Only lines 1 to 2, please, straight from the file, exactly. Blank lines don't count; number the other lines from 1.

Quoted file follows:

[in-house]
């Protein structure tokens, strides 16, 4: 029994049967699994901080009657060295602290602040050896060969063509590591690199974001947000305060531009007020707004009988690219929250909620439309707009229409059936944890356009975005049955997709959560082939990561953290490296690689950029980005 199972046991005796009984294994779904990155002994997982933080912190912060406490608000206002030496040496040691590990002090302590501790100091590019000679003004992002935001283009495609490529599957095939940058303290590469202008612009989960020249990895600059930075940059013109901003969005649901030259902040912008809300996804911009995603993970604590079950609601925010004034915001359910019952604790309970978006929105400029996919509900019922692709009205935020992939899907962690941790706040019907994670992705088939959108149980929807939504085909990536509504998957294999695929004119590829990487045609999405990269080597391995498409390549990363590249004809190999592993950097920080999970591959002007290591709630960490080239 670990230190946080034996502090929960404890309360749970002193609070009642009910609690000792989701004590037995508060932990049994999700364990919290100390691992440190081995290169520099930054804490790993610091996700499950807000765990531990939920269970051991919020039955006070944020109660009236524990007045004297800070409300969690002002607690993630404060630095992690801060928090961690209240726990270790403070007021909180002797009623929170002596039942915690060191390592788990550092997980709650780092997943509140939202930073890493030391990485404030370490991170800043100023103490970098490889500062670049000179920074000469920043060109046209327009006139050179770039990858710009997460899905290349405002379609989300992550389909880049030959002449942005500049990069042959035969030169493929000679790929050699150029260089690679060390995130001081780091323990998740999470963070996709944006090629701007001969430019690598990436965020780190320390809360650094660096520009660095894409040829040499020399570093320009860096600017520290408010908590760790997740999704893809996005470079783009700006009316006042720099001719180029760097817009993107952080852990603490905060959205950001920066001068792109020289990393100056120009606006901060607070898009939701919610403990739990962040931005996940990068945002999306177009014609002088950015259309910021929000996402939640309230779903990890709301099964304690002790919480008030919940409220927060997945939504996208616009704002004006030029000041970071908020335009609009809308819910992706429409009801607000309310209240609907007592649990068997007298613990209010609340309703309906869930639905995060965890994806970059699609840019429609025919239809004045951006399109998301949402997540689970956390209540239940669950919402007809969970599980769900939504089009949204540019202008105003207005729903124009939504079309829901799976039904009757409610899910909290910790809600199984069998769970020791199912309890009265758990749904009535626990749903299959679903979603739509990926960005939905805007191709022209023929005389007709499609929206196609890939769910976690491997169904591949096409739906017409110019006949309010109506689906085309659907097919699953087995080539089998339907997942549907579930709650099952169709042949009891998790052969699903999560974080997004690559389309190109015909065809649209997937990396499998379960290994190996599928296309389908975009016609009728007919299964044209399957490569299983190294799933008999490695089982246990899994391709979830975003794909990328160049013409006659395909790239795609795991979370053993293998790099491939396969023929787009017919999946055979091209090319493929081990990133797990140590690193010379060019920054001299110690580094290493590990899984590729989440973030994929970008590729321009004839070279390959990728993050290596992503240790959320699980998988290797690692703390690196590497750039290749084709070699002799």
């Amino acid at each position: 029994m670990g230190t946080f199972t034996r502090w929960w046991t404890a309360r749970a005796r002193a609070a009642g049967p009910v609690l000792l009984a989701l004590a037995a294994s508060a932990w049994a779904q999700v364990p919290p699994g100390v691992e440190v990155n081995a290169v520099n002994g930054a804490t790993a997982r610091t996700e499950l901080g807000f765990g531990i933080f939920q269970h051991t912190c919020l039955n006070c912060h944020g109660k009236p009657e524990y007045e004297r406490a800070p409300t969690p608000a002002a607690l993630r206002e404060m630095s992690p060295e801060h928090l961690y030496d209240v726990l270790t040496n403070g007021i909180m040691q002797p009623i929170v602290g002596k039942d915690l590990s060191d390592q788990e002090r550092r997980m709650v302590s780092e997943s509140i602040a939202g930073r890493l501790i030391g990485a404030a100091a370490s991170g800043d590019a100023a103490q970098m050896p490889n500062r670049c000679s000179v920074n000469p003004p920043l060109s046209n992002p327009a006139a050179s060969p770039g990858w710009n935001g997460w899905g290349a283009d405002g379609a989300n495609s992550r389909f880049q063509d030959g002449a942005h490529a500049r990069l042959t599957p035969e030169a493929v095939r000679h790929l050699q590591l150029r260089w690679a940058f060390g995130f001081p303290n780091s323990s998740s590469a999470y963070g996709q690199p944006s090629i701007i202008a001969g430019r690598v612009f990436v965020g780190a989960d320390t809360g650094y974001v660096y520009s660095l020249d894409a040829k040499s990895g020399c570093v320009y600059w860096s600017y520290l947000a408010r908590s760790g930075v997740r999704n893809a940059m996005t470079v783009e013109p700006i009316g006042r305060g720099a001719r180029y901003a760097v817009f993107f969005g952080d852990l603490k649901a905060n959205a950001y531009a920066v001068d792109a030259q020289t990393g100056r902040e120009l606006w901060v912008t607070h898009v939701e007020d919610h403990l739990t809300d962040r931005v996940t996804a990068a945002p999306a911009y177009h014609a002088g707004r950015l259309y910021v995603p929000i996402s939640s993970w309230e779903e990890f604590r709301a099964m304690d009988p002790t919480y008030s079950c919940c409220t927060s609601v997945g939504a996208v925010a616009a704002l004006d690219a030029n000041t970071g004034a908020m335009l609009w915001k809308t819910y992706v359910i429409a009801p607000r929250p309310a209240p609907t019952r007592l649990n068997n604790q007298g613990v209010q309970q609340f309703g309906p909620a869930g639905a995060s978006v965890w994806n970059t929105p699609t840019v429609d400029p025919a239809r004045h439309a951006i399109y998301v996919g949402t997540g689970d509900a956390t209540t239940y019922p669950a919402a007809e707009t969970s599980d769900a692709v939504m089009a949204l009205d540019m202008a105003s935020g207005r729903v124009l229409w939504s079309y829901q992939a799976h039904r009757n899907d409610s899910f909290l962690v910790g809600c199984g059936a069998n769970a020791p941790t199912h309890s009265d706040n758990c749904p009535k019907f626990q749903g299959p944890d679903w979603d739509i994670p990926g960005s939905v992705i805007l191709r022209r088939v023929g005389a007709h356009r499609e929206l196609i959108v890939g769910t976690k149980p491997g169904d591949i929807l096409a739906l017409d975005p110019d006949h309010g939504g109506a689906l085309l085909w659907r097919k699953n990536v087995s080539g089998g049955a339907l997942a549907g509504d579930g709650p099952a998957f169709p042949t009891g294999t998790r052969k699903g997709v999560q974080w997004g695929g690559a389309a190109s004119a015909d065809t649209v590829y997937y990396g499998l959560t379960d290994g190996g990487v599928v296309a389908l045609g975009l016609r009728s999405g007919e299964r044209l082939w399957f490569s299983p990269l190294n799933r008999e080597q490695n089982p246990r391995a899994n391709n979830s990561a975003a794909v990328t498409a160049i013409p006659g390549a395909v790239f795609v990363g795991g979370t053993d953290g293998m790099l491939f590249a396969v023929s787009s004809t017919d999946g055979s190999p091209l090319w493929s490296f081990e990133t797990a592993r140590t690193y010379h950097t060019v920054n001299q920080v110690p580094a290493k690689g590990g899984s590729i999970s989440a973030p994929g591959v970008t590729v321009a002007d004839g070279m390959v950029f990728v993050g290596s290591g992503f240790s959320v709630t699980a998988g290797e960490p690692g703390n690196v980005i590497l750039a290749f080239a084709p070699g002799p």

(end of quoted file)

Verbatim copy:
[in-house]
């Protein structure tokens, strides 16, 4: 029994049967699994901080009657060295602290602040050896060969063509590591690199974001947000305060531009007020707004009988690219929250909620439309707009229409059936944890356009975005049955997709959560082939990561953290490296690689950029980005 199972046991005796009984294994779904990155002994997982933080912190912060406490608000206002030496040496040691590990002090302590501790100091590019000679003004992002935001283009495609490529599957095939940058303290590469202008612009989960020249990895600059930075940059013109901003969005649901030259902040912008809300996804911009995603993970604590079950609601925010004034915001359910019952604790309970978006929105400029996919509900019922692709009205935020992939899907962690941790706040019907994670992705088939959108149980929807939504085909990536509504998957294999695929004119590829990487045609999405990269080597391995498409390549990363590249004809190999592993950097920080999970591959002007290591709630960490080239 670990230190946080034996502090929960404890309360749970002193609070009642009910609690000792989701004590037995508060932990049994999700364990919290100390691992440190081995290169520099930054804490790993610091996700499950807000765990531990939920269970051991919020039955006070944020109660009236524990007045004297800070409300969690002002607690993630404060630095992690801060928090961690209240726990270790403070007021909180002797009623929170002596039942915690060191390592788990550092997980709650780092997943509140939202930073890493030391990485404030370490991170800043100023103490970098490889500062670049000179920074000469920043060109046209327009006139050179770039990858710009997460899905290349405002379609989300992550389909880049030959002449942005500049990069042959035969030169493929000679790929050699150029260089690679060390995130001081780091323990998740999470963070996709944006090629701007001969430019690598990436965020780190320390809360650094660096520009660095894409040829040499020399570093320009860096600017520290408010908590760790997740999704893809996005470079783009700006009316006042720099001719180029760097817009993107952080852990603490905060959205950001920066001068792109020289990393100056120009606006901060607070898009939701919610403990739990962040931005996940990068945002999306177009014609002088950015259309910021929000996402939640309230779903990890709301099964304690002790919480008030919940409220927060997945939504996208616009704002004006030029000041970071908020335009609009809308819910992706429409009801607000309310209240609907007592649990068997007298613990209010609340309703309906869930639905995060965890994806970059699609840019429609025919239809004045951006399109998301949402997540689970956390209540239940669950919402007809969970599980769900939504089009949204540019202008105003207005729903124009939504079309829901799976039904009757409610899910909290910790809600199984069998769970020791199912309890009265758990749904009535626990749903299959679903979603739509990926960005939905805007191709022209023929005389007709499609929206196609890939769910976690491997169904591949096409739906017409110019006949309010109506689906085309659907097919699953087995080539089998339907997942549907579930709650099952169709042949009891998790052969699903999560974080997004690559389309190109015909065809649209997937990396499998379960290994190996599928296309389908975009016609009728007919299964044209399957490569299983190294799933008999490695089982246990899994391709979830975003794909990328160049013409006659395909790239795609795991979370053993293998790099491939396969023929787009017919999946055979091209090319493929081990990133797990140590690193010379060019920054001299110690580094290493590990899984590729989440973030994929970008590729321009004839070279390959990728993050290596992503240790959320699980998988290797690692703390690196590497750039290749084709070699002799």